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Estimating Vegetation Water content with Hyperspectral data for different Canopy scenarios: Relationships between AVIRIS and MODIS Indexes

AuthorsCheng, Yen-Ben; Zarco-Tejada, Pablo J. CSIC ORCID; Riaño, David CSIC ORCID ; Rueda, C. A.; Ustin, S. L.
KeywordsRadiative transfer model
Equivalent water thickness
Issue Date2006
CitationRemote Sensing of Environment, 105, 354-366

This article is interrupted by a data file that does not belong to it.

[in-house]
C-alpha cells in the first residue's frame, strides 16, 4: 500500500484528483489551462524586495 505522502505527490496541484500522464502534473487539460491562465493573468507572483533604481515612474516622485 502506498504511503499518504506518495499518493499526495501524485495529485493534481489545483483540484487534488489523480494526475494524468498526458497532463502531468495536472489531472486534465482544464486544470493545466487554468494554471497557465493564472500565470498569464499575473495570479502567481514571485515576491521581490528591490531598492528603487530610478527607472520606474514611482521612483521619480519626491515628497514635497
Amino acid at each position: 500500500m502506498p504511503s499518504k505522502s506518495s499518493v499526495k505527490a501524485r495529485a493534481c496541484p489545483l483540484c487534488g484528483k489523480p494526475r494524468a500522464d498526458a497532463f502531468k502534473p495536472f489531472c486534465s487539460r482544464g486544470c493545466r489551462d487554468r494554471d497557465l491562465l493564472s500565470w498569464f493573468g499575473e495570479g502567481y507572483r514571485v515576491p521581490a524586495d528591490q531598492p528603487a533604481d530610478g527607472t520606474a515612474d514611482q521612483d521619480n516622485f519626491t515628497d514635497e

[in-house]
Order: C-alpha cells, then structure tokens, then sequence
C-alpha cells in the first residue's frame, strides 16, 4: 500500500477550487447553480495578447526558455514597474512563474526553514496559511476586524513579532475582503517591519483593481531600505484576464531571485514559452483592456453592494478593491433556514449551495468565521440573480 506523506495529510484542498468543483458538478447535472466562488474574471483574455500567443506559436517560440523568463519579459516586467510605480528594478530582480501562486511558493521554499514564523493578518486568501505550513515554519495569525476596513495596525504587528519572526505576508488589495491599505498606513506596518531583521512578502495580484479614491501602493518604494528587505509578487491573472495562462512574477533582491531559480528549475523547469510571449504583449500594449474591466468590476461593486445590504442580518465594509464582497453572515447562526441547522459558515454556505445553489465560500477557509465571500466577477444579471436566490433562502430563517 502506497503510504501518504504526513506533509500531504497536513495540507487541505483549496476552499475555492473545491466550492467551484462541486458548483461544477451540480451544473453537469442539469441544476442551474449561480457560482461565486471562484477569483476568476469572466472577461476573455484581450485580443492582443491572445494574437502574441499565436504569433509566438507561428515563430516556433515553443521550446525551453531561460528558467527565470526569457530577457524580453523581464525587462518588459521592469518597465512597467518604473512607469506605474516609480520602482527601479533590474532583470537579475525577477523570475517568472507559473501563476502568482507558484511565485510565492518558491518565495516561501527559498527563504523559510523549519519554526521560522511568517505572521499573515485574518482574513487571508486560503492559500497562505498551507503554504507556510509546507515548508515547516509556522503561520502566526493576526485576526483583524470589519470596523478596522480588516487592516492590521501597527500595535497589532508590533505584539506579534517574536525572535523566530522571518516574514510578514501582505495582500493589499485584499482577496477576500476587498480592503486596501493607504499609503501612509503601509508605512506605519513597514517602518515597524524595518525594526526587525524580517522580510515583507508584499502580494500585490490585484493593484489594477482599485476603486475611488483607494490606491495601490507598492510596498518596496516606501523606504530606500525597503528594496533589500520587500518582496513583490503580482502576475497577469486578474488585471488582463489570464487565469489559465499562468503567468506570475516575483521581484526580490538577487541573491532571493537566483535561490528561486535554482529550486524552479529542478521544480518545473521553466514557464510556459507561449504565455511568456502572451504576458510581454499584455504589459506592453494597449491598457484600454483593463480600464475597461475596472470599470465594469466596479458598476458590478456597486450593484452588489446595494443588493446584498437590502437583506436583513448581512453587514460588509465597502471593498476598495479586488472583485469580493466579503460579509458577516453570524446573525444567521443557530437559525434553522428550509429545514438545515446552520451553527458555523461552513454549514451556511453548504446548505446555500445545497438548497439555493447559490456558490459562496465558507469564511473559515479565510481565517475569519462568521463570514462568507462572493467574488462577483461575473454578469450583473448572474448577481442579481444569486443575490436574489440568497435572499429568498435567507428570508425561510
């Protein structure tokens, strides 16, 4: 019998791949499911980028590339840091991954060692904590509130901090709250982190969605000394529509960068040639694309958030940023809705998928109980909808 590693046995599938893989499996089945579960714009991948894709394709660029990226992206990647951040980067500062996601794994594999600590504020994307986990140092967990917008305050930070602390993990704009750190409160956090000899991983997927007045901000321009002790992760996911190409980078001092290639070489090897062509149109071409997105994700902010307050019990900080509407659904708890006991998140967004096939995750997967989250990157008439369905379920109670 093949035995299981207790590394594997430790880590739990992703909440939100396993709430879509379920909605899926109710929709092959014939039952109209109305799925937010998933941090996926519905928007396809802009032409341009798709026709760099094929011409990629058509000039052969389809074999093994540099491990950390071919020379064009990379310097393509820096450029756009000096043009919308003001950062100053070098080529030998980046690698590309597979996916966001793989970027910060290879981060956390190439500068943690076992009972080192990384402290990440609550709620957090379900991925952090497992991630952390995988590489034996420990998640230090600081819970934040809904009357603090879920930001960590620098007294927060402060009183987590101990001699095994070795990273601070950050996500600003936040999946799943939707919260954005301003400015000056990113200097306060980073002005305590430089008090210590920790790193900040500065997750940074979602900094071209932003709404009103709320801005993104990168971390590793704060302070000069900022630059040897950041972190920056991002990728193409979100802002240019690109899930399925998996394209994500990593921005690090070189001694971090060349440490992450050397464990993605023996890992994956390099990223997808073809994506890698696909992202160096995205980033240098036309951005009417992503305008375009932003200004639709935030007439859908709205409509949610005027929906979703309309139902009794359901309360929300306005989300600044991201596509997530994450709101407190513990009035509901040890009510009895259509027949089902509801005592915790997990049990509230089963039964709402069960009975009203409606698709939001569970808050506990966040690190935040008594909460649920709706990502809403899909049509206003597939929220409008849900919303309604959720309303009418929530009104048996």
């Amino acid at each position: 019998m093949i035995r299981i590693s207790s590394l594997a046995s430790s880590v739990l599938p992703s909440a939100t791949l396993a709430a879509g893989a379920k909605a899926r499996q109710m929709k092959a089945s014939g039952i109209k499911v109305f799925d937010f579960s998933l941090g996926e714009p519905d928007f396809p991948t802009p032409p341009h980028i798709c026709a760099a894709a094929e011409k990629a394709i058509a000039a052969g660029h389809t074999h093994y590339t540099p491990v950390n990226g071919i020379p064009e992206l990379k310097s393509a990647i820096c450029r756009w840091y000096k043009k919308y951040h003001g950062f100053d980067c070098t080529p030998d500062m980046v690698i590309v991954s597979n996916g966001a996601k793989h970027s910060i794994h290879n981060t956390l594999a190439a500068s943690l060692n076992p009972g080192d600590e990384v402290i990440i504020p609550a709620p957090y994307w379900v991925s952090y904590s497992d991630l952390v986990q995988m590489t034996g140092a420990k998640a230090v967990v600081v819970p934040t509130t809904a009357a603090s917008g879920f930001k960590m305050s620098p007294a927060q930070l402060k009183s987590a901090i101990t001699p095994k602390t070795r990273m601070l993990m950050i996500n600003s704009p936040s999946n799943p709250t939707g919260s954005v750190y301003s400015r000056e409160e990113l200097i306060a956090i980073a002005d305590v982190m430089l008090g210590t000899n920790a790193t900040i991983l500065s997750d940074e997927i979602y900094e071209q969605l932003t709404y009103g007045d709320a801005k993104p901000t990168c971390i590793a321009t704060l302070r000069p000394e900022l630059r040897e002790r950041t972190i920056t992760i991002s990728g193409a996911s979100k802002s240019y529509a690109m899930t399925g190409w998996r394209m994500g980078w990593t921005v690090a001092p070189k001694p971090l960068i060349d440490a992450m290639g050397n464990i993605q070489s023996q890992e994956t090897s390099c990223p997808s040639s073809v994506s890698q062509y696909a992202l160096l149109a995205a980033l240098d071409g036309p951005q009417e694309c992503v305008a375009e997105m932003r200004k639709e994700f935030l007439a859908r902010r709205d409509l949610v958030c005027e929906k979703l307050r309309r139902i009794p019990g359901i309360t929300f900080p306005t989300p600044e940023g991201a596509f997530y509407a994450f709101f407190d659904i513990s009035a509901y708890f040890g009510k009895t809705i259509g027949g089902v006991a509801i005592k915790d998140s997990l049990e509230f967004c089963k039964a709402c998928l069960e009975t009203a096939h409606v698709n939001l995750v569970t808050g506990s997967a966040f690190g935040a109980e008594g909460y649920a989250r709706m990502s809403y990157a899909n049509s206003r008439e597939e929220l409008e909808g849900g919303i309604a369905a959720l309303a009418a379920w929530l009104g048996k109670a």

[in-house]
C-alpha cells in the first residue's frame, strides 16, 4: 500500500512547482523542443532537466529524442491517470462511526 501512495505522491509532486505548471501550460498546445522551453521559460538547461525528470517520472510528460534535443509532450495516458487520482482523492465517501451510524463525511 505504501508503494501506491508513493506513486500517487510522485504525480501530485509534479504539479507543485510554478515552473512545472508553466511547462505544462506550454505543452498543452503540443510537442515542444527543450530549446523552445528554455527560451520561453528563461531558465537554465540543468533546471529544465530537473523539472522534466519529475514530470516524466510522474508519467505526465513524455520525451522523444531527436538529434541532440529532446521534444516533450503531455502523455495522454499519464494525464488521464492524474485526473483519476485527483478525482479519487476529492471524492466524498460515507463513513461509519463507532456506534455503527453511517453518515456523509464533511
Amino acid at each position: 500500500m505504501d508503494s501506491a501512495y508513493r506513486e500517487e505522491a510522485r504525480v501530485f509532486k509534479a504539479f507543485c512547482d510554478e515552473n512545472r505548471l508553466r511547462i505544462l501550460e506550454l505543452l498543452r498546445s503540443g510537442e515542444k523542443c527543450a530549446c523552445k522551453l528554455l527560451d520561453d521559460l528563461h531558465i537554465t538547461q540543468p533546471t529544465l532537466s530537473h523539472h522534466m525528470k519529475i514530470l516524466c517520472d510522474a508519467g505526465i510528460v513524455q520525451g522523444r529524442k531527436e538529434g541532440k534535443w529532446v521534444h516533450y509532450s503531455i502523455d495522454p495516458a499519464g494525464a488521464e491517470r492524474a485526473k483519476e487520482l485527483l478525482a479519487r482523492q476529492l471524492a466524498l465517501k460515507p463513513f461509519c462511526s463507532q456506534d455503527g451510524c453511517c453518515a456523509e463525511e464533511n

AbstractThree linked leaf and canopy radiative transfer models were used to assess uncertainties in three vegetation architectures for the relationships between canopy water content and Equivalent Water Thickness (EWT). The leaf radiative transfer model PROSPECT was linked to SAILH, rowMCRM, and FLIM canopy reflectance models to generate synthetic spectra for a range of leaf and canopy parameters under closed, rowstructured, and forest canopy architectures, respectively. Leaf water content (Cw) and leaf area index (LAI) were used to calculate canopy water content. Leaf and canopy parameters that affect the retrieval of EWT, estimated by the MODTRAN-based fitting technique, were used to investigate their influence on the water content estimates. Results showed a consistent relationship between retrieved EWT and canopy water content for the different simulated architectural scenarios. It was shown that EWT was negatively affected by leaf dry matter and soil background. Retrievals of EWT from hyperspectral Advanced Visible Infrared Imaging Spectrometer (AVIRIS) imagery at three study sites were then used for cross-validation of the Moderate Resolution Imaging Spectrometer (MODIS) data, assessing the behavior of NDVI, EVI, NDWI, and SIWSI as potential indicators of vegetation water content. All four MODIS indexes showed consistent agreement with retrievals of EWT from AVIRIS imagery at the agricultural site and the savanna–shrub site, with EVI having the highest correlation. However, at the conifer forest study site the two water indexes, NDWI and SIWSI, yielded better agreement with retrievals of EWT than NDVI and EVI. The performance of NDVI was inconsistent across sites. This manuscript demonstrates the importance of canopy architecture when estimating EWT by showing that large errors are obtained when EWT estimates derived from absorption feature curve-fitting are applied to different canopy types. These errors are propagated in simple indexes that produce inconsistent results when applied to divergent vegetation conditions.
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